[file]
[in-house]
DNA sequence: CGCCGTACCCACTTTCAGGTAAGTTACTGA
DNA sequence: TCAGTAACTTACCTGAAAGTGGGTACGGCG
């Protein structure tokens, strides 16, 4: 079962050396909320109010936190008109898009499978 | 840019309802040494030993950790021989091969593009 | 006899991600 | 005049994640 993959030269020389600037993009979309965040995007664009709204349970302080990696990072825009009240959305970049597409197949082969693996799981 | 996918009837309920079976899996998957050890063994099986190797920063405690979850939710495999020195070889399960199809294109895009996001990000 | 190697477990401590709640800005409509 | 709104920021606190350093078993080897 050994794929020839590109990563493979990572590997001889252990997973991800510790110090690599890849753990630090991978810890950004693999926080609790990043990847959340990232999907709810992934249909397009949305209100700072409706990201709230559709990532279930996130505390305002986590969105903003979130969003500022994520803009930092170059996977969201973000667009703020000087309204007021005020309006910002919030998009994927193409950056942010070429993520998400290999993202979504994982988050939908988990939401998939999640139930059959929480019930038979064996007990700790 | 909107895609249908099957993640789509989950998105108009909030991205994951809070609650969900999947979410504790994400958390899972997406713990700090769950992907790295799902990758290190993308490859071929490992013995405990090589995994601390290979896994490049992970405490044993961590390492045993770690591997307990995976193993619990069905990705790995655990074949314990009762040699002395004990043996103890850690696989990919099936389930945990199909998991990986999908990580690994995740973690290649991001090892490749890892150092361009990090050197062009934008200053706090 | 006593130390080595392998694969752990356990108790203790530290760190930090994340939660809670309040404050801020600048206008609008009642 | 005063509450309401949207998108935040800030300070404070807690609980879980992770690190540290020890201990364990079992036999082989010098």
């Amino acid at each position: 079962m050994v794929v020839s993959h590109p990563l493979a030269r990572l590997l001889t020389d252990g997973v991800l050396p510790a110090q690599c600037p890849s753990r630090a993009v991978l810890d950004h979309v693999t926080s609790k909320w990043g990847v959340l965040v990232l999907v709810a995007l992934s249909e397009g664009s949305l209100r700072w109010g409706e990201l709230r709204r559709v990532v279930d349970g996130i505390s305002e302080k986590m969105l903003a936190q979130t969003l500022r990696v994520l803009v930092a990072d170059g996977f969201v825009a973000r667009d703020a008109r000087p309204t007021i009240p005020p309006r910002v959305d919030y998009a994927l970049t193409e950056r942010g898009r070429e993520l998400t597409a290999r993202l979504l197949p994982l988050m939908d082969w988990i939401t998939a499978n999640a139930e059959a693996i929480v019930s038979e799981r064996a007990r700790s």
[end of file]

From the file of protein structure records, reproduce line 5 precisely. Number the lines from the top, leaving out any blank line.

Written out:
């Amino acid at each position: 079962m050994v794929v020839s993959h590109p990563l493979a030269r990572l590997l001889t020389d252990g997973v991800l050396p510790a110090q690599c600037p890849s753990r630090a993009v991978l810890d950004h979309v693999t926080s609790k909320w990043g990847v959340l965040v990232l999907v709810a995007l992934s249909e397009g664009s949305l209100r700072w109010g409706e990201l709230r709204r559709v990532v279930d349970g996130i505390s305002e302080k986590m969105l903003a936190q979130t969003l500022r990696v994520l803009v930092a990072d170059g996977f969201v825009a973000r667009d703020a008109r000087p309204t007021i009240p005020p309006r910002v959305d919030y998009a994927l970049t193409e950056r942010g898009r070429e993520l998400t597409a290999r993202l979504l197949p994982l988050m939908d082969w988990i939401t998939a499978n999640a139930e059959a693996i929480v019930s038979e799981r064996a007990r700790s």